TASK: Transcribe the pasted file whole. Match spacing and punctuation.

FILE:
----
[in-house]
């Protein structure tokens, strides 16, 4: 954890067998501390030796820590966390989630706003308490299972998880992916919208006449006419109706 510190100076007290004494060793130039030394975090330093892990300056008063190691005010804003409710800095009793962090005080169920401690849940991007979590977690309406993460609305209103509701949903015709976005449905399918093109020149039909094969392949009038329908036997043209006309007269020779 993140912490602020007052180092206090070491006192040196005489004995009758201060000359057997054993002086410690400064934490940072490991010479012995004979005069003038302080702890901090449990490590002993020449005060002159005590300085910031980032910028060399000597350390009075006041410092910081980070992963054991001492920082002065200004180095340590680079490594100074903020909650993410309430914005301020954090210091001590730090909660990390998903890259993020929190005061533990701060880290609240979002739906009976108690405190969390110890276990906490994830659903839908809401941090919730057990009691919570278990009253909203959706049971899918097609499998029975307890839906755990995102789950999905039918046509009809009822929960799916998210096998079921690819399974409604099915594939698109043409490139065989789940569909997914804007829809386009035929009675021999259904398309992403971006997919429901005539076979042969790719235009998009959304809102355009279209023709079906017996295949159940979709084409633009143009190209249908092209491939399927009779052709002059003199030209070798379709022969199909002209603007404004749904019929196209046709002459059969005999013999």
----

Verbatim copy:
[in-house]
């Protein structure tokens, strides 16, 4: 954890067998501390030796820590966390989630706003308490299972998880992916919208006449006419109706 510190100076007290004494060793130039030394975090330093892990300056008063190691005010804003409710800095009793962090005080169920401690849940991007979590977690309406993460609305209103509701949903015709976005449905399918093109020149039909094969392949009038329908036997043209006309007269020779 993140912490602020007052180092206090070491006192040196005489004995009758201060000359057997054993002086410690400064934490940072490991010479012995004979005069003038302080702890901090449990490590002993020449005060002159005590300085910031980032910028060399000597350390009075006041410092910081980070992963054991001492920082002065200004180095340590680079490594100074903020909650993410309430914005301020954090210091001590730090909660990390998903890259993020929190005061533990701060880290609240979002739906009976108690405190969390110890276990906490994830659903839908809401941090919730057990009691919570278990009253909203959706049971899918097609499998029975307890839906755990995102789950999905039918046509009809009822929960799916998210096998079921690819399974409604099915594939698109043409490139065989789940569909997914804007829809386009035929009675021999259904398309992403971006997919429901005539076979042969790719235009998009959304809102355009279209023709079906017996295949159940979709084409633009143009190209249908092209491939399927009779052709002059003199030209070798379709022969199909002209603007404004749904019929196209046709002459059969005999013999």